#323: Power Play – Open your mind

Heart and Ice Power Play - Open your mind

Your circumstances are changing, your perspective changes as experience new things, even the structure of your brain changes… so why isn’t it okay to change your mind?  Changing your mind is not a sign of weakness – it is part of an ongoing process as you re-evaluate what you believe and keep yourself open to different ideas.

We form values and beliefs that we stand behind, but it’s also important to be receptive to other viewpoints and give yourself permission to change your mind.  Make sure you don’t reject other possibilities because your mind is made up.

There was an article in The Vancouver Sun this week that talked about the controversy surrounding Alex Burrows.  Many Canucks fans love him because although we know that he can get under your skin, he’s also a hard-working player, “a buster of slumps and a slayer of dragons.”  The incidents that lead others to thinking that he is a “dirty, headhunting, moustache-twirling villain, who only leaves his secret volcano-island lair to bite fingers, pull hair, or, worse, embellish a penalty” are few and far between.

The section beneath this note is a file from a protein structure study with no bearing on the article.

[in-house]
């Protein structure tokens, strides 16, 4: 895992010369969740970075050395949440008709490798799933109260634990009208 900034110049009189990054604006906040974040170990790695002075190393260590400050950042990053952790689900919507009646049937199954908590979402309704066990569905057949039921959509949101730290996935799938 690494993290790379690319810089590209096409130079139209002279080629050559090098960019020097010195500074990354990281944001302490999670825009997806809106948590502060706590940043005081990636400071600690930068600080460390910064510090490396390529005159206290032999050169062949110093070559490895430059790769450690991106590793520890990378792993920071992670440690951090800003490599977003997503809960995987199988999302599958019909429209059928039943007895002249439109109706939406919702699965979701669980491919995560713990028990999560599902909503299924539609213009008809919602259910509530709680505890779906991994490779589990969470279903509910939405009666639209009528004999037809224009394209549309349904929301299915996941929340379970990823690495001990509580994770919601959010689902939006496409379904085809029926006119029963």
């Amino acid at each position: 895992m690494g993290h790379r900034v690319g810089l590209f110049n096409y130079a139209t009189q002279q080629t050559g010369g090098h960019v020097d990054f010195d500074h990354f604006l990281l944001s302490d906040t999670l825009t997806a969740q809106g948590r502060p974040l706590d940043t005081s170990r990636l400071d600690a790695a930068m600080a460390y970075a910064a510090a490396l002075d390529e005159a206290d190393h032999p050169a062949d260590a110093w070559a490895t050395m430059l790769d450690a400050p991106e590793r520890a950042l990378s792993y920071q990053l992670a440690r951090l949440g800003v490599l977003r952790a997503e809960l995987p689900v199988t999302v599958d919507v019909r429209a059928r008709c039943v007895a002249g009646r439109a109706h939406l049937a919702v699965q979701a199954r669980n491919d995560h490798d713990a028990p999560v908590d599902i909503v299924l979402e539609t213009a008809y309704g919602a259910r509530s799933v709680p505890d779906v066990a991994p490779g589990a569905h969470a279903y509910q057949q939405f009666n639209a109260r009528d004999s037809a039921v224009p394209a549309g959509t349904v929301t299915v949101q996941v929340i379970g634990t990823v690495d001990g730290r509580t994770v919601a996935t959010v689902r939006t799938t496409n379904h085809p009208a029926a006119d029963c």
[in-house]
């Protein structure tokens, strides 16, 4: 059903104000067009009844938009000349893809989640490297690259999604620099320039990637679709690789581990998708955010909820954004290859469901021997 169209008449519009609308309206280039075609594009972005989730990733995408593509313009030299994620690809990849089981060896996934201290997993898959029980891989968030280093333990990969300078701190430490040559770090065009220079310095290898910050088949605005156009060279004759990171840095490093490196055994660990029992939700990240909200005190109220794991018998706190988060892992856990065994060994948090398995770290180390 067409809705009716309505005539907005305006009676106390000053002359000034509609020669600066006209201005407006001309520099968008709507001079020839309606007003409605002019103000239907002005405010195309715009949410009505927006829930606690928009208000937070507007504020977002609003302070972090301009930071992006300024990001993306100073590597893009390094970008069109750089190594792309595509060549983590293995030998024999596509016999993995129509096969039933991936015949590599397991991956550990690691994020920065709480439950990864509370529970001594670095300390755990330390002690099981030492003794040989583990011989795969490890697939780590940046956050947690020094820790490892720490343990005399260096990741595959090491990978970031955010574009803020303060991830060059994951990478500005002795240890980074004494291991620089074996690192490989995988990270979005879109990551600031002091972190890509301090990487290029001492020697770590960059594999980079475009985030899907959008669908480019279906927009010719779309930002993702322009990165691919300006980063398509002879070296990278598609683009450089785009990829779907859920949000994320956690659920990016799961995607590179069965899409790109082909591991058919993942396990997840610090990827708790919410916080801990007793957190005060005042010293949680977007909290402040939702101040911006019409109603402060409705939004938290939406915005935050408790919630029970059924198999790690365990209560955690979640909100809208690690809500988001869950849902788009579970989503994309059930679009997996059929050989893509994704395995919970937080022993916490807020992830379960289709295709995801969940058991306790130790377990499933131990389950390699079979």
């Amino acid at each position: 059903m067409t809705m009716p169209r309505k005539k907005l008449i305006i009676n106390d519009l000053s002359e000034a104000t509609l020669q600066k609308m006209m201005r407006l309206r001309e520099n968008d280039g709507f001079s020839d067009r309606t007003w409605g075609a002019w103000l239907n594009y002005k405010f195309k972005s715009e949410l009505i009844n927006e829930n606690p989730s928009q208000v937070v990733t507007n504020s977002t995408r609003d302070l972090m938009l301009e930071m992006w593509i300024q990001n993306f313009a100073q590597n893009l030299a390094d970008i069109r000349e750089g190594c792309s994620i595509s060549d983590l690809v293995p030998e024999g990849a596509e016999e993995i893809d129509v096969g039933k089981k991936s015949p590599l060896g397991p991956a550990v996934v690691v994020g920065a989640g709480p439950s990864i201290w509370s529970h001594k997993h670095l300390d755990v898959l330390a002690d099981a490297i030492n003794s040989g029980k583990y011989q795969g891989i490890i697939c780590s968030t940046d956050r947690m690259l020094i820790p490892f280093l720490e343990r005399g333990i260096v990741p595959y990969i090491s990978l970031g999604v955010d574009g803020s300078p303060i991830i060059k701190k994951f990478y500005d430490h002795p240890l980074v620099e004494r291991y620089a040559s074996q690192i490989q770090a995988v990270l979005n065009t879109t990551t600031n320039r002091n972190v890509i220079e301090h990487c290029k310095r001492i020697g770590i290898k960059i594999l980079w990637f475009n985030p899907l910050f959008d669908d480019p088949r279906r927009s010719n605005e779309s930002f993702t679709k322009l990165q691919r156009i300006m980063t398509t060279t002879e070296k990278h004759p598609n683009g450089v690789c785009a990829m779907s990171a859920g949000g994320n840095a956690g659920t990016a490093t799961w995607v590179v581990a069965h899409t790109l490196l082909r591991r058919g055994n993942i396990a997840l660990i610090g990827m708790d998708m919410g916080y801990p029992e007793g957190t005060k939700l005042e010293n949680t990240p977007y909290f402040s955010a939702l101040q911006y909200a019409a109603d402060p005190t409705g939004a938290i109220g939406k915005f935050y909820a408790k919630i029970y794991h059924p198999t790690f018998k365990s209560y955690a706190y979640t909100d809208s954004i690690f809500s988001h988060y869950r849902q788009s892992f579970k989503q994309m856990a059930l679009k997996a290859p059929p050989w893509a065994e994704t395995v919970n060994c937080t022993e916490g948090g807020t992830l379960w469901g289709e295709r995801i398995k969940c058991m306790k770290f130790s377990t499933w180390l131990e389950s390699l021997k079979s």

The article concludes by applying the same argument to some of the Canucks’ own villains: Duncan Keith and Brad Marchand.  We keep certain incidents at the ready in our memory to use against them: Duncan Keith’s headshot to Daniel Sedin and Brad Marchand repeatedly punching him when he didn’t fight back.  We have our own labels for these players, but the fans of their respective teams would say the same thing that we say about Burrows: he’s not that type of a player.  Duncan Keith rarely takes penalties despite averaging 25 minutes a night, and Marchand is a skilled player, often coming through in the clutch.

Those incidents still do get under my skin, but it made me think twice about the labels that I’ve hung over them.  I still don’t agree with that behaviour, but it’s not so black and white.  Everyone makes mistakes and uses poor judgement, but that’s not all that defines them.  We quickly develop opinions, but it’s also important to keep your mind open to change.  Be brave enough to change your mind sometimes and every so often re-evaluate what you believe.


Game Plan:  Never reject a possibility because your mind is made up.


Quote source: Tough Times Never Last, But Tough People Do, Robert Schuller


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